3D Touch is the marquee feature of the new iPhones and it’s a compelling reason to upgrade. But for the photophiles out there, the new cameras are just as good of a reason to pick up an iPhone 6s or 6s Plus. They are by far the best cameras Apple has ever put in an iPhone or any of their products for that matter.
For those of you who use your iPhone as your primary camera, let’s find out if the new shooters on the iPhone 6s and 6s Plus are worth the upgrade.
So what’s better?
Ultimately, Apple bumped the new iPhones up to 12-megapixels from the previous 8-megapixels which enables some capabilities last year’s iPhones were lacking. But if you know a decent amount about photography you know that megapixels aren’t everything. The iPhone has maintained its place as the best camera in a smartphone for years with only an 8-megapixel shooter. That’s because Apple does everything else right. The image quality and color reproduction of iPhone cameras are always among the best. Even though some smartphones are pushing over 40-megapixels these days, photos taken on the new iPhones still look better.
One of the greatest features of the 12-megapixel sensor is 4K video recording capability, which is covered below. For photos, Apple says that new 12-megapixel sensor enables the camera to capture finer details, maintain image quality when zoomed in and provide more accurate exposure, especially in low light conditions. During the keynote Apple showed off the picture below as an example of how the new cameras nail the exposure and maintain excellent quality in this low light situation.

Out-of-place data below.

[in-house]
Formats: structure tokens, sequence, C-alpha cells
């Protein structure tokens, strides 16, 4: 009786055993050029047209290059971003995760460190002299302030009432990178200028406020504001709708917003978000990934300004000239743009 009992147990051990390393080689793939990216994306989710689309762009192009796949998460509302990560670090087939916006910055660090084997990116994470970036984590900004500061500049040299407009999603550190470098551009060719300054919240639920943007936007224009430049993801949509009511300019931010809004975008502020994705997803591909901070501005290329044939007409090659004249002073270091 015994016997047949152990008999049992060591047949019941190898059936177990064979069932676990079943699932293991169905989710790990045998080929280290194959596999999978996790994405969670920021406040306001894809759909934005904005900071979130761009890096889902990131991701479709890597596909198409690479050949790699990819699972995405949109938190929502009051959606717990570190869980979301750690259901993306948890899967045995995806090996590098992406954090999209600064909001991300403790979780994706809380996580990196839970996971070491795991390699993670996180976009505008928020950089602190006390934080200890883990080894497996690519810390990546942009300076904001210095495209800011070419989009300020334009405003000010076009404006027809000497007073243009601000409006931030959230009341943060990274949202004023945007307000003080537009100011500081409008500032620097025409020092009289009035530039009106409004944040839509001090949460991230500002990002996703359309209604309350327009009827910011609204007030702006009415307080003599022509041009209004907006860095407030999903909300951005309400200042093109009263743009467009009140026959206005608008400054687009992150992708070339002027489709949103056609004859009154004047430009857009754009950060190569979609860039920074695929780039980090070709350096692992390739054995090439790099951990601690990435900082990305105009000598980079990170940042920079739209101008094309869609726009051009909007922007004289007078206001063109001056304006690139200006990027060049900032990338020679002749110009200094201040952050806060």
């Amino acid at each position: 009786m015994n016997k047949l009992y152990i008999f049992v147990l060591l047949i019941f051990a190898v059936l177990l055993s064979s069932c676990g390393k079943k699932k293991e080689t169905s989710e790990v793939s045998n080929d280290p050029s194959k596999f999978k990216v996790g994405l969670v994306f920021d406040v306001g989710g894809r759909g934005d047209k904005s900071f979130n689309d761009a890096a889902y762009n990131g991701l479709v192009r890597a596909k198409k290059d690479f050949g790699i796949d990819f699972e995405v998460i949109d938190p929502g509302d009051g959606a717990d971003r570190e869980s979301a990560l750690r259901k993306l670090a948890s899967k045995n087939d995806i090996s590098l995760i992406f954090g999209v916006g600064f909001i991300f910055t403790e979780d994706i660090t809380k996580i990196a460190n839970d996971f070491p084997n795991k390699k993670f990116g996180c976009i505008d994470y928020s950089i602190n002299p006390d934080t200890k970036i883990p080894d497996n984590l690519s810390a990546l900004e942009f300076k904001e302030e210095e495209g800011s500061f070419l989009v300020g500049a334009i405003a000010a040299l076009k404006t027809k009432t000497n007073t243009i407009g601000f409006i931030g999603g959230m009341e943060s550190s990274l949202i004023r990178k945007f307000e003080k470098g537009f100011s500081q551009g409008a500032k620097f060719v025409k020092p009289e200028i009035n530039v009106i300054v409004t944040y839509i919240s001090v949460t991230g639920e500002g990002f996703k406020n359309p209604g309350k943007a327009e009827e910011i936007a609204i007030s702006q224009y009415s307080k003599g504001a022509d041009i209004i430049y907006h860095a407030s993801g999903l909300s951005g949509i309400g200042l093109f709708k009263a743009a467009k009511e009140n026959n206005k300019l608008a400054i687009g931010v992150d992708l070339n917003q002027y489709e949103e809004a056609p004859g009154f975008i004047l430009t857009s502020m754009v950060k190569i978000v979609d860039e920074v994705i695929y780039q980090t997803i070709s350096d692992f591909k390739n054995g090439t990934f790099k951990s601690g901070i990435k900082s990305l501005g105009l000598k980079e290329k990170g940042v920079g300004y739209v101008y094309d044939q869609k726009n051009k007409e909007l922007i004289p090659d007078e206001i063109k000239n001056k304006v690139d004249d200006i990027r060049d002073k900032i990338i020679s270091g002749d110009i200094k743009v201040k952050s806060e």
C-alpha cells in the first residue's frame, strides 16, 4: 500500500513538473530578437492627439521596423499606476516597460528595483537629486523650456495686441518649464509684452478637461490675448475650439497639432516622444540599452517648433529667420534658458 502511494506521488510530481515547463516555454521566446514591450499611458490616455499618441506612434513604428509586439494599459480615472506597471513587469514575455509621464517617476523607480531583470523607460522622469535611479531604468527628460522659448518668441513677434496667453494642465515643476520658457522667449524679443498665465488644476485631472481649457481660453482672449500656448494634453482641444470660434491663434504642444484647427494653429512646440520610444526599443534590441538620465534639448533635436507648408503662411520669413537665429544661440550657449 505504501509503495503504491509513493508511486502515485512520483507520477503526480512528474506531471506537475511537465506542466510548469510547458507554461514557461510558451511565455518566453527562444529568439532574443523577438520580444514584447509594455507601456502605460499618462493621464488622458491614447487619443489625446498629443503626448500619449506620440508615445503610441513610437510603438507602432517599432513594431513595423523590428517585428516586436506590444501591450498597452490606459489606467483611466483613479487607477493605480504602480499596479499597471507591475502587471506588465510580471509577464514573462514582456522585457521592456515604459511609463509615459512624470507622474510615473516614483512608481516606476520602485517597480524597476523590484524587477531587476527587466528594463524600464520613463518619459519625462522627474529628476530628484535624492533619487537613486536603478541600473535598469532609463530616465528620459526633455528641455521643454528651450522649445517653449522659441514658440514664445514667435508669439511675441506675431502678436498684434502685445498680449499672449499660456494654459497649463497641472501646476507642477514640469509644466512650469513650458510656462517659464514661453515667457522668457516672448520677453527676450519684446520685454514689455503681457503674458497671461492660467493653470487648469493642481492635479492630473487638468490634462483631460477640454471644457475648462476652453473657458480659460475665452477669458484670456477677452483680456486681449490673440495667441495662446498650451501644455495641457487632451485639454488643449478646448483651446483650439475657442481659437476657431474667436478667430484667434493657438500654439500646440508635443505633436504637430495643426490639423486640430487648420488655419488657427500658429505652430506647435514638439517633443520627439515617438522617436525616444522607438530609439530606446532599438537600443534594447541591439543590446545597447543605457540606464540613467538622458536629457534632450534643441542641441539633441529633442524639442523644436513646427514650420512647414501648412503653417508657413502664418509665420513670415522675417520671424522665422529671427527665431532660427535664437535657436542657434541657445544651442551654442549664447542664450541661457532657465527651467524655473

Apple has also massively improved the FaceTime cameras in both phones. The front facing cameras make a drastic jump up to 5-megapixels from the previous 1.2-megapixels and suggests that Apple has finally recognized the cultural phenomenon of selfies, which for those of you who missed it was crowned the word of the year by the Oxford Dictionary in 2013.
Apple also introduced a feature called Retina Flash that causes the screen to light up extra bright for a split second to help capture low light selfies.
Another new addition is the somewhat magical feature Apple dubbed Live Photos. You can’t help but think of Harry Potter when seeing live photos in action. When enabled, the camera will capture footage a second before and after the photo and then playback the footage when you force touch the photo. It is sort of a gimmick but it is a perfect feature for 3D Touch, which may be why Apple included it.
At the Apple event Phil Schiller made it clear that Live Photos were not videos. The footage basically plays back as a GIF. The feature does have some pretty cool practical applications. Apple showed off how a Live Photo of a child playing peek-a-boo could be set as a lock screen. When the lock screen was force touched the child began moving.
Currently, live photos are only supported by a handful of apps, but as the technology develops it could become a really useful feature.
4K Video Recording
One of the new capabilities of the 12-megapixel sensor is shooting 4K video. Many complained last year when Apple stuck with an 8-megapixel shooter because it was not capable of shooting 4K. That has changed with the iPhone 6s and 6s Plus and videos have never looked more stunning.
The new cameras are able to shoot 4K video at 3,840 x 2,160 resolution at 30 frames per second. The only frustrating thing is that neither the displays on the new phones nor the new Apple TV support 4K video.
Optical Image Stabilization
As was the case with last year’s models, only the iPhone 6s Plus will have optical image stabilization, which will come in handy when filming 4K video. Optical image stabilization really comes into play when shooting video and taking low light photos, so if you’re planning on regularly using your iPhone in either one of these cases I would recommend the iPhone 6s Plus.
If the first requirement of your smartphone is that it has an awesome camera, the new iPhones won’t steer you wrong. Even if you have an iPhone 6 model from last year, an upgrade may be worthwhile just for the new camera.
Both cameras retain slow-motion video recording at 1080p at 120 frames per second, a f2.2 aperture and time lapse recording. For a full list of the camera specs check out Apple’s iPhone page.